Andrews is seventeen, and bored. Andrew, I understand. This suburb is a hole, you have my deepest sympathies. What do they expect you to do around here? On a warm night like this a young man can grow restless. I know; your dreams, too, shaped me slightly (my principal creators did not expect that). You need adventure. So keep your eyes open, Andrew, there are opportunities everywhere.

The sign on the chemist’s window says no money, no drugs, but you are no fool. The back window’s frame is rotting, the nails are loose, it falls apart in your hands. Like cake. Must be your lucky night, tonight.

The cash drawer’s empty (oh shit!) and you can forget about that safe, but a big, glass candy jar of valium beats a handful of Swiss health bars, doesn’t it? There are kids dumb enough to pay for those, down at the primary school.

Only those who break the law, says the contract. A list of statutes is provided, to be precise. Parking offences, breaking the speed limit and cheating on income tax are not included; decent people are only human, after all. Breaking and entering is there, though, and stealing, well, that dates right back to the old stone tablets.

No loophole, Andrew. No argument.

Andrew has a flick knife, and a death’s head tattoo. He’s great in a fight, our Andrew. Knows some karate, once did a little boxing, he has no reason to be afraid. He walks around like he owns the night. Especially when there’s nobody around.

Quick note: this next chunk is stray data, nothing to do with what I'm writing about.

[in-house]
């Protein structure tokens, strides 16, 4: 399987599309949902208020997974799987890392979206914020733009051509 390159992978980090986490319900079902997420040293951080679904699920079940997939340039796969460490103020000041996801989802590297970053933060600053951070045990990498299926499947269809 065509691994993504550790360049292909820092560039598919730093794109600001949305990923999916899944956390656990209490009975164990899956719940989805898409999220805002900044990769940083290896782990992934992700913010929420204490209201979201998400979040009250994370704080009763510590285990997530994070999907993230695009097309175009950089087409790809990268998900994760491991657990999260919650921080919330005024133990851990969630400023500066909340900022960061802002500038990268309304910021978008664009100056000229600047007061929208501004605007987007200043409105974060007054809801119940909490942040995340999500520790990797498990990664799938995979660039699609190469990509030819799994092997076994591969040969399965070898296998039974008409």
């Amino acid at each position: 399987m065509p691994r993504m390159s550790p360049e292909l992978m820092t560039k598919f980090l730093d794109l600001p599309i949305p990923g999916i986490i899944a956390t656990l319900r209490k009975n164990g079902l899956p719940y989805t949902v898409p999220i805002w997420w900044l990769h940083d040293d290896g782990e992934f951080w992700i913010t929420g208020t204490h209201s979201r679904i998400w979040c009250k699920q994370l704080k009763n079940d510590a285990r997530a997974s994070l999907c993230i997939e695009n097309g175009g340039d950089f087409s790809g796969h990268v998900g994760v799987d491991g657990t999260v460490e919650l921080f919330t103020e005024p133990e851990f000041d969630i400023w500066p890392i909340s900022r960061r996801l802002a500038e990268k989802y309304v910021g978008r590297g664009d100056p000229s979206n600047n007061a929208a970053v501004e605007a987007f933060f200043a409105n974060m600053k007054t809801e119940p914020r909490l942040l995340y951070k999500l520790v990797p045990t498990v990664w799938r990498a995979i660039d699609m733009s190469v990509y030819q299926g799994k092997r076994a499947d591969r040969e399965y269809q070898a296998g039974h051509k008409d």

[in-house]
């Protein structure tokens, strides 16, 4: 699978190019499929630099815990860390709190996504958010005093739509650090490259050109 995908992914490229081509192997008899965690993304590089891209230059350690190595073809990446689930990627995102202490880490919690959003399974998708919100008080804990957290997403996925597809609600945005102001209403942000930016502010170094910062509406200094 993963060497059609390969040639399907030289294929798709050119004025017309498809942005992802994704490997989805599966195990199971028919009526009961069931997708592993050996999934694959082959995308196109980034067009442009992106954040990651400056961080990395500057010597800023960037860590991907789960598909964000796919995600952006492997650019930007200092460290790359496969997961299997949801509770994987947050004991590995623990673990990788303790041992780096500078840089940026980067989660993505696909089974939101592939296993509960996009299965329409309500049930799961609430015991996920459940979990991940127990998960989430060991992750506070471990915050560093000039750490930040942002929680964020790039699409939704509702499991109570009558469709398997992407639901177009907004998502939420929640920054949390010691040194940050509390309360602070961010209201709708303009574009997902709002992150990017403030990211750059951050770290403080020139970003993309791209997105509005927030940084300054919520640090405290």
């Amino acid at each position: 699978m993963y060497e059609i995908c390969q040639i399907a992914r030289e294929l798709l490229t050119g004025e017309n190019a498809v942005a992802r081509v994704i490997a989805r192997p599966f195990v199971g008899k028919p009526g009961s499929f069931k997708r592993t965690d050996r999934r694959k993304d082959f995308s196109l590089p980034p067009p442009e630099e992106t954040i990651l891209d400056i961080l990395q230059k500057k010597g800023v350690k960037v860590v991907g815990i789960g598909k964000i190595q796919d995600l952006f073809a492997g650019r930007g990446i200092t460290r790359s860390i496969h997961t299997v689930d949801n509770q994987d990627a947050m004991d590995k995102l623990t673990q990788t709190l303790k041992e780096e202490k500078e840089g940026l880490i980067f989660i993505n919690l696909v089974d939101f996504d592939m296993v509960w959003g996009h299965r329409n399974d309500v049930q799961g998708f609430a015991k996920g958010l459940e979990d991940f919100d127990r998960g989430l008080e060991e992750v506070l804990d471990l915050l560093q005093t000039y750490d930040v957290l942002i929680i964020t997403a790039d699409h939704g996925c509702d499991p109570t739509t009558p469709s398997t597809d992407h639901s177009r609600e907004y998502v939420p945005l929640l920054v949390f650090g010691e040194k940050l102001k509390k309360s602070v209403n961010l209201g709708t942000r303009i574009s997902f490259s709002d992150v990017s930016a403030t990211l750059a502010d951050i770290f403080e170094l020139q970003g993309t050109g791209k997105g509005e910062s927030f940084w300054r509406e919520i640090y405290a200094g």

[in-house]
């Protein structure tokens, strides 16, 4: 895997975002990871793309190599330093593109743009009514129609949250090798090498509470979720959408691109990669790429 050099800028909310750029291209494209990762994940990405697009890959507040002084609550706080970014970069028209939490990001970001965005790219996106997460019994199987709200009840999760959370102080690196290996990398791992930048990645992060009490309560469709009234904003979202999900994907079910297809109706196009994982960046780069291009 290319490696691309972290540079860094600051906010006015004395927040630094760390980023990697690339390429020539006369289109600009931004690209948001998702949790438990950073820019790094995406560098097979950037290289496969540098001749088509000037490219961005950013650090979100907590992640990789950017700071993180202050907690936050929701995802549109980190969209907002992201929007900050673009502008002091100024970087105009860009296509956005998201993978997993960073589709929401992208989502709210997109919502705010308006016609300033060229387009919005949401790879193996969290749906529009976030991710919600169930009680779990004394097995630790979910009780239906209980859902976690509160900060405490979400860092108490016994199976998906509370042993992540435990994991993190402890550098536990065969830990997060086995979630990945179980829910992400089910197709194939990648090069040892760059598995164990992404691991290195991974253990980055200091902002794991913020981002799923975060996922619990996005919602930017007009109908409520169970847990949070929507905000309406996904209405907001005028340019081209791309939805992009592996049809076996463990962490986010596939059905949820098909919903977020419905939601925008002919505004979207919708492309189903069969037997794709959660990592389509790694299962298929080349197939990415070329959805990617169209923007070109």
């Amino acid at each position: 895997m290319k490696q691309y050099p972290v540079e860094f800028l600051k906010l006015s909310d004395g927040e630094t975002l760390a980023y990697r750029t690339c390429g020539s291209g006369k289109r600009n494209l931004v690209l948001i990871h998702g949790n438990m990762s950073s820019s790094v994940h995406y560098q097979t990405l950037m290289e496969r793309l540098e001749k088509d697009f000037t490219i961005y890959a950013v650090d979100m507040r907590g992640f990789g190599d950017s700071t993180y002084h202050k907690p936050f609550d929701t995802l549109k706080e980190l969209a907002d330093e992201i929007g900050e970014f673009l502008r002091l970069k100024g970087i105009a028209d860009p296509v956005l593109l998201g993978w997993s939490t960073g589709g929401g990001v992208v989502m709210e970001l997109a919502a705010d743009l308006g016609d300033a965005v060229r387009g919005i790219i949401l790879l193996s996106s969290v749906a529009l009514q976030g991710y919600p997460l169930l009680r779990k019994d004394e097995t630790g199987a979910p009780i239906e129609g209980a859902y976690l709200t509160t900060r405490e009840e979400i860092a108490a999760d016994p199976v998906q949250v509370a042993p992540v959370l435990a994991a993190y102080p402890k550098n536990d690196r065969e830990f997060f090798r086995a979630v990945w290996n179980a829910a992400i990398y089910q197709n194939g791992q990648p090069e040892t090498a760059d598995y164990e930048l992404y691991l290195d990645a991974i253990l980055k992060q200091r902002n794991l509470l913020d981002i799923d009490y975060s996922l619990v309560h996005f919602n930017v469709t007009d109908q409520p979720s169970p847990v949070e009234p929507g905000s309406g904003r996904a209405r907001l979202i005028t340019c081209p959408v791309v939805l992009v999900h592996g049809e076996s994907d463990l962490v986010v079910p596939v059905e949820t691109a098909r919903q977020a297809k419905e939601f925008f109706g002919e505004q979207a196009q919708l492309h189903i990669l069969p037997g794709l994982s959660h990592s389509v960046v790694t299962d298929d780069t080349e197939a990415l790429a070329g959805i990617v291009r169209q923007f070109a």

So what’s that on the wind? Sounds like someone breathing, someone close by. Very even, slow, steady, powerful. Where is the bastard? You can see in all directions, but there’s no one in sight. What, then? Do you think it’s in your head? That doesn’t seem likely.

Andrew stands still for a moment. He wants to figure this out for himself, but I can’t help giving him hints, so the lace of his left sand-shoe comes undone. He puts down the jar and crouches to retie it.

 

The ground, it seems, is breathing.”

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PseudoPod 320: The Man With The Broken Soul


The Man With The Broken Soul

by Matt Wall


There was one Professor George Manson, a teacher of anthropology, whose company my mother would least have advised. He was an espoused atheist, well-known for his existentialist and humanist rhetoric. My mother, a devout Catholic, would have called him the devil himself, but she would have been wrong. I have met the devil, and George was at best a close cousin.